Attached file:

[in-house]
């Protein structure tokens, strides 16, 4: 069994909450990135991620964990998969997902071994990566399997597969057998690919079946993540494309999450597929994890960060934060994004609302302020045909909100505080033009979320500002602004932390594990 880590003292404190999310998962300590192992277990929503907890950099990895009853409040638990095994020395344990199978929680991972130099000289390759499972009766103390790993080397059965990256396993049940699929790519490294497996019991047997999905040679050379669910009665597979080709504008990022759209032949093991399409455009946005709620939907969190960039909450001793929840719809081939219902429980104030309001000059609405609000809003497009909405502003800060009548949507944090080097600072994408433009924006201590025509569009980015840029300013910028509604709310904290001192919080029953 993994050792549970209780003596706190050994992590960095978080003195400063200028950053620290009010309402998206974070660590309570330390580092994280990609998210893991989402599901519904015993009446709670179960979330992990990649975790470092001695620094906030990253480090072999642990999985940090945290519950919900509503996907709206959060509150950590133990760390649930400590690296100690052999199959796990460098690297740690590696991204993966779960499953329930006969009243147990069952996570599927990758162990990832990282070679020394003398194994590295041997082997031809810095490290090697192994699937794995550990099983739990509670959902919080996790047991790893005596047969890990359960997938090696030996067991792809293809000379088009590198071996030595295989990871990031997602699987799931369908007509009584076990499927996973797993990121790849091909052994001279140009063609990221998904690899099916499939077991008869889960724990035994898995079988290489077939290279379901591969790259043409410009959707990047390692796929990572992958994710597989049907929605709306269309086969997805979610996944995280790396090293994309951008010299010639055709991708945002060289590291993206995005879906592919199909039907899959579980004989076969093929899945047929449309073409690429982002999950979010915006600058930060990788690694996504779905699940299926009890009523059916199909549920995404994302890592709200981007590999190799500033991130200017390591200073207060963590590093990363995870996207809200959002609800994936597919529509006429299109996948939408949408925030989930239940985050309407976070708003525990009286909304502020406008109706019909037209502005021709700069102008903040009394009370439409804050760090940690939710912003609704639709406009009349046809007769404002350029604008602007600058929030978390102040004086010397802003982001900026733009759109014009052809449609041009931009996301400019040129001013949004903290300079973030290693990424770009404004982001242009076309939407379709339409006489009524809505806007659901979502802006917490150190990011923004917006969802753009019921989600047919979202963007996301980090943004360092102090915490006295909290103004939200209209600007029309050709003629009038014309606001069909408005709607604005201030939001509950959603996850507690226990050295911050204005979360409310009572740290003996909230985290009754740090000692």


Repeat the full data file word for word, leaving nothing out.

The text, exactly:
[in-house]
């Protein structure tokens, strides 16, 4: 069994909450990135991620964990998969997902071994990566399997597969057998690919079946993540494309999450597929994890960060934060994004609302302020045909909100505080033009979320500002602004932390594990 880590003292404190999310998962300590192992277990929503907890950099990895009853409040638990095994020395344990199978929680991972130099000289390759499972009766103390790993080397059965990256396993049940699929790519490294497996019991047997999905040679050379669910009665597979080709504008990022759209032949093991399409455009946005709620939907969190960039909450001793929840719809081939219902429980104030309001000059609405609000809003497009909405502003800060009548949507944090080097600072994408433009924006201590025509569009980015840029300013910028509604709310904290001192919080029953 993994050792549970209780003596706190050994992590960095978080003195400063200028950053620290009010309402998206974070660590309570330390580092994280990609998210893991989402599901519904015993009446709670179960979330992990990649975790470092001695620094906030990253480090072999642990999985940090945290519950919900509503996907709206959060509150950590133990760390649930400590690296100690052999199959796990460098690297740690590696991204993966779960499953329930006969009243147990069952996570599927990758162990990832990282070679020394003398194994590295041997082997031809810095490290090697192994699937794995550990099983739990509670959902919080996790047991790893005596047969890990359960997938090696030996067991792809293809000379088009590198071996030595295989990871990031997602699987799931369908007509009584076990499927996973797993990121790849091909052994001279140009063609990221998904690899099916499939077991008869889960724990035994898995079988290489077939290279379901591969790259043409410009959707990047390692796929990572992958994710597989049907929605709306269309086969997805979610996944995280790396090293994309951008010299010639055709991708945002060289590291993206995005879906592919199909039907899959579980004989076969093929899945047929449309073409690429982002999950979010915006600058930060990788690694996504779905699940299926009890009523059916199909549920995404994302890592709200981007590999190799500033991130200017390591200073207060963590590093990363995870996207809200959002609800994936597919529509006429299109996948939408949408925030989930239940985050309407976070708003525990009286909304502020406008109706019909037209502005021709700069102008903040009394009370439409804050760090940690939710912003609704639709406009009349046809007769404002350029604008602007600058929030978390102040004086010397802003982001900026733009759109014009052809449609041009931009996301400019040129001013949004903290300079973030290693990424770009404004982001242009076309939407379709339409006489009524809505806007659901979502802006917490150190990011923004917006969802753009019921989600047919979202963007996301980090943004360092102090915490006295909290103004939200209209600007029309050709003629009038014309606001069909408005709607604005201030939001509950959603996850507690226990050295911050204005979360409310009572740290003996909230985290009754740090000692």